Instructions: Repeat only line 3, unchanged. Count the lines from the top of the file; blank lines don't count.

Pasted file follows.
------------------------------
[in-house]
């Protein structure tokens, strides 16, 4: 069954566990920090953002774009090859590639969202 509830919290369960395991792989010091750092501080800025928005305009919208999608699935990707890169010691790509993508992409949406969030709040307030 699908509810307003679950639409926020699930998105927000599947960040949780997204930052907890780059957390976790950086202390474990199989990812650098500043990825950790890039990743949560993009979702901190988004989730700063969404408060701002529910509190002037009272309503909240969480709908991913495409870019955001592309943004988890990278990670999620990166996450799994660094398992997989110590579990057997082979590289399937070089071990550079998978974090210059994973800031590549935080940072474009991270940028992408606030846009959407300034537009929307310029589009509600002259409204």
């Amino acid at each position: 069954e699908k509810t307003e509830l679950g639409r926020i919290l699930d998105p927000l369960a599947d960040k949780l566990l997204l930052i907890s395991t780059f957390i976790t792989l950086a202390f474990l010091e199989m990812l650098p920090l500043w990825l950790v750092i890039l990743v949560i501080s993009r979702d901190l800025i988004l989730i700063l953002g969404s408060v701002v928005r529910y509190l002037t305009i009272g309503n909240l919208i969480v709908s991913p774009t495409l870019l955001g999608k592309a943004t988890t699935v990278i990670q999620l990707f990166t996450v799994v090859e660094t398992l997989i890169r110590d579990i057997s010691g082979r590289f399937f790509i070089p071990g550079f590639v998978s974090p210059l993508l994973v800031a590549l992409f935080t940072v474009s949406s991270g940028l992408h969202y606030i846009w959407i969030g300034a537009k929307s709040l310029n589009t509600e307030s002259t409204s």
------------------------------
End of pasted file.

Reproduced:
């Amino acid at each position: 069954e699908k509810t307003e509830l679950g639409r926020i919290l699930d998105p927000l369960a599947d960040k949780l566990l997204l930052i907890s395991t780059f957390i976790t792989l950086a202390f474990l010091e199989m990812l650098p920090l500043w990825l950790v750092i890039l990743v949560i501080s993009r979702d901190l800025i988004l989730i700063l953002g969404s408060v701002v928005r529910y509190l002037t305009i009272g309503n909240l919208i969480v709908s991913p774009t495409l870019l955001g999608k592309a943004t988890t699935v990278i990670q999620l990707f990166t996450v799994v090859e660094t398992l997989i890169r110590d579990i057997s010691g082979r590289f399937f790509i070089p071990g550079f590639v998978s974090p210059l993508l994973v800031a590549l992409f935080t940072v474009s949406s991270g940028l992408h969202y606030i846009w959407i969030g300034a537009k929307s709040l310029n589009t509600e307030s002259t409204s």